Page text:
They don't care, as long as they can use it to get more votes for their side.

Actually, it probably costs votes. If it gained votes, I'm sure Obama would already have Cheney in chains.
 

charles said:

They don't care, as long as they can use it to get more votes for their side.

Nice job of projection there.

Not everything is political, or about getting votes. Sometimes it’s a matter of honor, the rule of law, and just plain human decency.

Torture does not just degrade and dehumanize the victims. It also debases the people doing the torturing.

Maybe many or even most of the people tortured are the worst kind of murderers and torturers. But we are supposed to be better than that. We cannot defeat evil by descending to their level. If we do, even if we win, we’ve lost.
 

Hank:

Are you also a pacifist, morally opposed to even WWII? I can assure you I am not.
 

This comment has been removed by the author.
 

Mr. De Palma wrote:

"it['s] coercive interrogation in violation of the GC POW privileges which American soldiers earn by following the laws of war and which al Qaeda does not because they do not comply with the GCs."

I'm not quite sure what grounds there can possibly be for debating whether waterboarding is torture.

Many of the 'alternative interrogation methods' memo'd and proscribed for use in Guantanamo, Iraq and Afghanistan were the product of the reverse engineering of SERE training, which was developed specifically to inure US soldiers to torture.

Waterboarding, used since the Inquisition, during the French Algerian wars and onwards, was a feature of the SERE program because the military recognized it as a form of torture a US soldier might be likely to encounter.

If it's torture for US military personnel, it follows logically that it must be considered torture for everyone else.

As far as the Geneva Convention goes, Article 3 is clear on this - the rules of the convention must be upheld even if only ONE of the parties is a signatory. It does not require reciprocal adherence to remain in force.

Furthermore, Article 3 states:

"each party to the conflict shall be bound to apply, as a minimum, the following provisions:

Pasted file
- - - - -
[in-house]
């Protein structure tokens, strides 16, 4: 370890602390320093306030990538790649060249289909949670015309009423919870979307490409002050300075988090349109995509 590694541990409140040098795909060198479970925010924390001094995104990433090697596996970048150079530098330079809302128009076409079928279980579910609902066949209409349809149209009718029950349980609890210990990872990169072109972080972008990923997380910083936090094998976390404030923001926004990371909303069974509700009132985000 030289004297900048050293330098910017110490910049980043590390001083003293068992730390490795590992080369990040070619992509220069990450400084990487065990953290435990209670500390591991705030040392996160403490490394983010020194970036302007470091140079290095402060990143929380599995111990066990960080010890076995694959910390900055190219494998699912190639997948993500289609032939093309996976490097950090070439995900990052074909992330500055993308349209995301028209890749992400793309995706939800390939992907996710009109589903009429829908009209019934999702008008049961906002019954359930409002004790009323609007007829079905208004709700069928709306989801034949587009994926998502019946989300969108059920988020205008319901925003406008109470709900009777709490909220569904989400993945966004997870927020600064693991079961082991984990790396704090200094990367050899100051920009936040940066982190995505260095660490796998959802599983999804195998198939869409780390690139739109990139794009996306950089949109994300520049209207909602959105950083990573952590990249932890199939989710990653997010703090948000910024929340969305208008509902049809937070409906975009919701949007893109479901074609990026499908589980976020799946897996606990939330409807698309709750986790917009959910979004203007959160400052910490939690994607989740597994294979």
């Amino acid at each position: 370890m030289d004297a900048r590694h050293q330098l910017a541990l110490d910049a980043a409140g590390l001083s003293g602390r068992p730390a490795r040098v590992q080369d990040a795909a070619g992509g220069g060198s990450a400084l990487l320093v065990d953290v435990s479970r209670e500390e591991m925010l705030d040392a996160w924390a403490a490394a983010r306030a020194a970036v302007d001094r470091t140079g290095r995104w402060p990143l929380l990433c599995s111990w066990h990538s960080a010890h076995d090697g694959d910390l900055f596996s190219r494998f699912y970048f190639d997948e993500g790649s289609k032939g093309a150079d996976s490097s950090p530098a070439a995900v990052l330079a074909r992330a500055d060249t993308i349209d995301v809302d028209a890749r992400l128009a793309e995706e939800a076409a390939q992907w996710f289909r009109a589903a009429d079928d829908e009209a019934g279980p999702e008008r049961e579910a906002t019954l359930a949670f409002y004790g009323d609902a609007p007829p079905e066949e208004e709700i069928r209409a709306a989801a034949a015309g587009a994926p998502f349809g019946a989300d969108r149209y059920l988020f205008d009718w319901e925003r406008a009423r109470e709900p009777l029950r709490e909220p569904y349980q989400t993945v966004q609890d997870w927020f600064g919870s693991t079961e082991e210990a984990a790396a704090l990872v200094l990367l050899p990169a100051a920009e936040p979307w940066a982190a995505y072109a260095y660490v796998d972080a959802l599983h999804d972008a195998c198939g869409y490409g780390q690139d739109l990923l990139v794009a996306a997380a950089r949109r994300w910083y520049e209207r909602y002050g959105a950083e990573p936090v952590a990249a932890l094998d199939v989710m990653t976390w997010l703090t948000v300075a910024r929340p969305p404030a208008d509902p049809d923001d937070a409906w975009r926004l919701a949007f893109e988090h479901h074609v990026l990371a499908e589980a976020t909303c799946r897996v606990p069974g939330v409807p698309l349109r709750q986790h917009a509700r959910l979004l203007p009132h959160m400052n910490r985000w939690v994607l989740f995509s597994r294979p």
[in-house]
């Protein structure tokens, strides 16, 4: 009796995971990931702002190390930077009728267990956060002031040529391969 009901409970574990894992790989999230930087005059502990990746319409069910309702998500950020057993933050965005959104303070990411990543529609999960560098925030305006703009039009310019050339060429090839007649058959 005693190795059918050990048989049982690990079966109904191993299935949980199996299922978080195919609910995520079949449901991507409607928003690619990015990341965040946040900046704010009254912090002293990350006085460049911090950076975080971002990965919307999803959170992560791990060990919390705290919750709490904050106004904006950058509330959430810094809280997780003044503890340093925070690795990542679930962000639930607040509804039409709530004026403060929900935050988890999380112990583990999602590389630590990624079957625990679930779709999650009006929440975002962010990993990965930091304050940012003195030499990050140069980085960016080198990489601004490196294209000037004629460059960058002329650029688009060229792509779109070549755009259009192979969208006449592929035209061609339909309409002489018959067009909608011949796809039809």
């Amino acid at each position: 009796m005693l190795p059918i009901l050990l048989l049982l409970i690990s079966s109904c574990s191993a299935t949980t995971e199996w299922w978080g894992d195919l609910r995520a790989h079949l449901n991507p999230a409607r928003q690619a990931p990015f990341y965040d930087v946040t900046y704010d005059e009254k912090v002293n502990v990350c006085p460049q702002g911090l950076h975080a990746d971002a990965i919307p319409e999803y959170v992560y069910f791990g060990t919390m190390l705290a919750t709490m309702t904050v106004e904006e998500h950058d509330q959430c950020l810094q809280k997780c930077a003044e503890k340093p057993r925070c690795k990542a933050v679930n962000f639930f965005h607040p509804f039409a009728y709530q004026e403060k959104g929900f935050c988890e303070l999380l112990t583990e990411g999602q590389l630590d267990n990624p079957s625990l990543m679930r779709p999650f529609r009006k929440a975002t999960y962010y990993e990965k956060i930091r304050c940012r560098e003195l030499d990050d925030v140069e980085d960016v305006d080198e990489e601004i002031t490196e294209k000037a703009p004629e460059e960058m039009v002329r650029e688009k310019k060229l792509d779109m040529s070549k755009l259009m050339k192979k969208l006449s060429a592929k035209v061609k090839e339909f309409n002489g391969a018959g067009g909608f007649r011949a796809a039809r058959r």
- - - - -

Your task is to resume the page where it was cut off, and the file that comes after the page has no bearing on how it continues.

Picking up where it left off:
1. Persons taking no active part in the hostilities, including members of armed forces who have laid down their arms and those placed hors de combat by sickness, wounds, detention, or any other cause, shall in all circumstances be treated humanely, without any adverse distinction founded on race, colour, religion or faith, sex, birth or wealth, or any other similar criteria.

To this end the following acts are and shall remain prohibited at any time and in any place whatsoever with respect to the above-mentioned persons:

(a) Violence to life and person, in particular murder of all kinds, mutilation, cruel treatment and torture;

(c) Outrages upon personal dignity, in particular, humiliating and degrading treatment;
"

The Bush government gave written permission to keep prisoners naked, threaten them with working dogs, exploit phobias, maintain them in stress positions, deprive them of sleep, light, etc.

The very existence of the SERE program is a persuasive argument that waterboarding and indeed many of the other 'alternative interrogation methods' can be legally considered torture.

Or are we going to make that disappear too?
 

Bart:

BD: 1) Mr. Danner did not release the Red Cross report leaked to him. Why not?

[Arne]: If you knew anything about the ICRC, you'd know they don't publicize such reports, as this would potentially subject them to controls on their access in the future, and thus a diminution of their ability to do their job, first and foremost.

You mean except for leaks to the press like this one?


Bart, the ICRC is not the least happy about this leak, despite the nature and gravity of the crimes.

Cheers,
 

Bart:

BD: The selectively edited allegations of the enemy hardly end the debate, but merely start it. Skeptical cross examination is now called for....

[Arne]: Under oath and penalty to perjury. And this applies to all parties. I'm all for it.

:::chuckle:::

The 14 [alleged] high value detainees are [alleged] lying mass murdering terrorists [except when they "confess" and this is used to justify their torture]. Why would they possibly give a fig about our perjury laws?


The Dubya maladministration are all pathological liars (and willing torturers, that is to say war criminals, to boot). Why would they possibly give a fig about our perjury laws?

That being said, in both cases, this should be no impediment to questioning them under oath and subjecting them to the laws of our country for any bad behaviour under oath. Or do you argue that questioning under oath is of no use as a tool to legal inquiry aimed at discerning the truth, and thus can and should be ignored by anyone so inclined?

Cheers,
 

Bart:

You are free, of course, to offer interviews describing torture.

You are free, of course, to read the accounts of lawyers, ICRC interviewers, military and FBI personnel, etc., many of which have been lnked for you in previous discussions. You're also free to link to any accounts you might find by such that deny these events. You are also free to watch "Taxi to the Dark Side", which has been recommended to you previously after you'd trashed the movie sight unseen.

Cheers,
 

Bart:

[jpk]: Eric, the cognitive dissonance comes in when one describes the same treatment applied to an American soldier; oh that's torture!

[BDP]: No, its coercive interrogation in violation of the GC POW privileges which American soldiers earn by following the laws of war and which al Qaeda does not because they do not comply with the GCs.


Funny. Because we tried and convicted Japanese officers that did this to our troops. And have tried our own soldiers for waterboarding Filipinos and other war crimes.

Cheers,
 

Madeleine Morris: